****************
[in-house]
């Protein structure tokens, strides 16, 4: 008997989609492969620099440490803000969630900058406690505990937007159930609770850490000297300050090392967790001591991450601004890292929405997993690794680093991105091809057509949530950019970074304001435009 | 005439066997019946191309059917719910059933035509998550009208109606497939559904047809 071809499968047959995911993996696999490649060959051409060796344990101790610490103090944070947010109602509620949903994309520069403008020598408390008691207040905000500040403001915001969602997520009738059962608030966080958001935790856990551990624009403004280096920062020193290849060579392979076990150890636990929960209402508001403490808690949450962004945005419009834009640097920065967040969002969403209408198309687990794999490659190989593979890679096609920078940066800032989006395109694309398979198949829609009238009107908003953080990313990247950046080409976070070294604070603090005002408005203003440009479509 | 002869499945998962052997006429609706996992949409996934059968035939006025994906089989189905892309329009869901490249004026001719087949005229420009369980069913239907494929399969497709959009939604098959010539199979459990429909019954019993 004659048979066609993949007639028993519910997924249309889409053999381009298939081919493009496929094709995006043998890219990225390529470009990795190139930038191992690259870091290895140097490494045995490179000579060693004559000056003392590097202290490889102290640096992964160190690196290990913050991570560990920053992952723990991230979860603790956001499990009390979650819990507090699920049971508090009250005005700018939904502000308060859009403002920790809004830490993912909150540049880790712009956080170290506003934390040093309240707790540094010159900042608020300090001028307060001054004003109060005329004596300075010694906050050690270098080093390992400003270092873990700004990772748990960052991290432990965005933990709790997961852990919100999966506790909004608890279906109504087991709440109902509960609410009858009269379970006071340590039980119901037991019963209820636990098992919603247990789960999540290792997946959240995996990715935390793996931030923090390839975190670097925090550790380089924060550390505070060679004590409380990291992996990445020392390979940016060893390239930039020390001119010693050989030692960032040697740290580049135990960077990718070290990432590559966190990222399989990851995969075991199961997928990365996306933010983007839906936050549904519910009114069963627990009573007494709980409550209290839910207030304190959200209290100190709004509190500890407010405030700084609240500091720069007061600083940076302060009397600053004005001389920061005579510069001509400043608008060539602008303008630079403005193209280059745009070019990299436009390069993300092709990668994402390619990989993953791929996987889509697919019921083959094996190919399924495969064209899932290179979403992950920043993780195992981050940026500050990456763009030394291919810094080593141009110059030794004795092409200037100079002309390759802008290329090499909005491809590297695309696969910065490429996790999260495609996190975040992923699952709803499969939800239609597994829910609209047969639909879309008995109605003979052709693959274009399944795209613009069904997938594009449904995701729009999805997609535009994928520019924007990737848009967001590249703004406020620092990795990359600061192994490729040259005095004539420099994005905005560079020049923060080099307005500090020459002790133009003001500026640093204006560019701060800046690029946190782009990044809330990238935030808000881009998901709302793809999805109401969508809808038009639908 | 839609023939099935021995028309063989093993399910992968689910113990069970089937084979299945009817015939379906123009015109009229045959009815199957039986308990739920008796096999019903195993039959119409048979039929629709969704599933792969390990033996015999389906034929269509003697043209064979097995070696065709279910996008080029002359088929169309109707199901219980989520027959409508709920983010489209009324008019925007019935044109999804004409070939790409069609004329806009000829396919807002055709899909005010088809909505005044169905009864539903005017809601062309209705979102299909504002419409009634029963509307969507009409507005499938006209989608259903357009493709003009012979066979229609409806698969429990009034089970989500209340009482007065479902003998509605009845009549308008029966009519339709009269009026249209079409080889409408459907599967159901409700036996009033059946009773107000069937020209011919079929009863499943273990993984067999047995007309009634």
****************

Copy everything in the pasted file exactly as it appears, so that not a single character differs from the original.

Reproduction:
[in-house]
């Protein structure tokens, strides 16, 4: 008997989609492969620099440490803000969630900058406690505990937007159930609770850490000297300050090392967790001591991450601004890292929405997993690794680093991105091809057509949530950019970074304001435009 | 005439066997019946191309059917719910059933035509998550009208109606497939559904047809 071809499968047959995911993996696999490649060959051409060796344990101790610490103090944070947010109602509620949903994309520069403008020598408390008691207040905000500040403001915001969602997520009738059962608030966080958001935790856990551990624009403004280096920062020193290849060579392979076990150890636990929960209402508001403490808690949450962004945005419009834009640097920065967040969002969403209408198309687990794999490659190989593979890679096609920078940066800032989006395109694309398979198949829609009238009107908003953080990313990247950046080409976070070294604070603090005002408005203003440009479509 | 002869499945998962052997006429609706996992949409996934059968035939006025994906089989189905892309329009869901490249004026001719087949005229420009369980069913239907494929399969497709959009939604098959010539199979459990429909019954019993 004659048979066609993949007639028993519910997924249309889409053999381009298939081919493009496929094709995006043998890219990225390529470009990795190139930038191992690259870091290895140097490494045995490179000579060693004559000056003392590097202290490889102290640096992964160190690196290990913050991570560990920053992952723990991230979860603790956001499990009390979650819990507090699920049971508090009250005005700018939904502000308060859009403002920790809004830490993912909150540049880790712009956080170290506003934390040093309240707790540094010159900042608020300090001028307060001054004003109060005329004596300075010694906050050690270098080093390992400003270092873990700004990772748990960052991290432990965005933990709790997961852990919100999966506790909004608890279906109504087991709440109902509960609410009858009269379970006071340590039980119901037991019963209820636990098992919603247990789960999540290792997946959240995996990715935390793996931030923090390839975190670097925090550790380089924060550390505070060679004590409380990291992996990445020392390979940016060893390239930039020390001119010693050989030692960032040697740290580049135990960077990718070290990432590559966190990222399989990851995969075991199961997928990365996306933010983007839906936050549904519910009114069963627990009573007494709980409550209290839910207030304190959200209290100190709004509190500890407010405030700084609240500091720069007061600083940076302060009397600053004005001389920061005579510069001509400043608008060539602008303008630079403005193209280059745009070019990299436009390069993300092709990668994402390619990989993953791929996987889509697919019921083959094996190919399924495969064209899932290179979403992950920043993780195992981050940026500050990456763009030394291919810094080593141009110059030794004795092409200037100079002309390759802008290329090499909005491809590297695309696969910065490429996790999260495609996190975040992923699952709803499969939800239609597994829910609209047969639909879309008995109605003979052709693959274009399944795209613009069904997938594009449904995701729009999805997609535009994928520019924007990737848009967001590249703004406020620092990795990359600061192994490729040259005095004539420099994005905005560079020049923060080099307005500090020459002790133009003001500026640093204006560019701060800046690029946190782009990044809330990238935030808000881009998901709302793809999805109401969508809808038009639908 | 839609023939099935021995028309063989093993399910992968689910113990069970089937084979299945009817015939379906123009015109009229045959009815199957039986308990739920008796096999019903195993039959119409048979039929629709969704599933792969390990033996015999389906034929269509003697043209064979097995070696065709279910996008080029002359088929169309109707199901219980989520027959409508709920983010489209009324008019925007019935044109999804004409070939790409069609004329806009000829396919807002055709899909005010088809909505005044169905009864539903005017809601062309209705979102299909504002419409009634029963509307969507009409507005499938006209989608259903357009493709003009012979066979229609409806698969429990009034089970989500209340009482007065479902003998509605009845009549308008029966009519339709009269009026249209079409080889409408459907599967159901409700036996009033059946009773107000069937020209011919079929009863499943273990993984067999047995007309009634």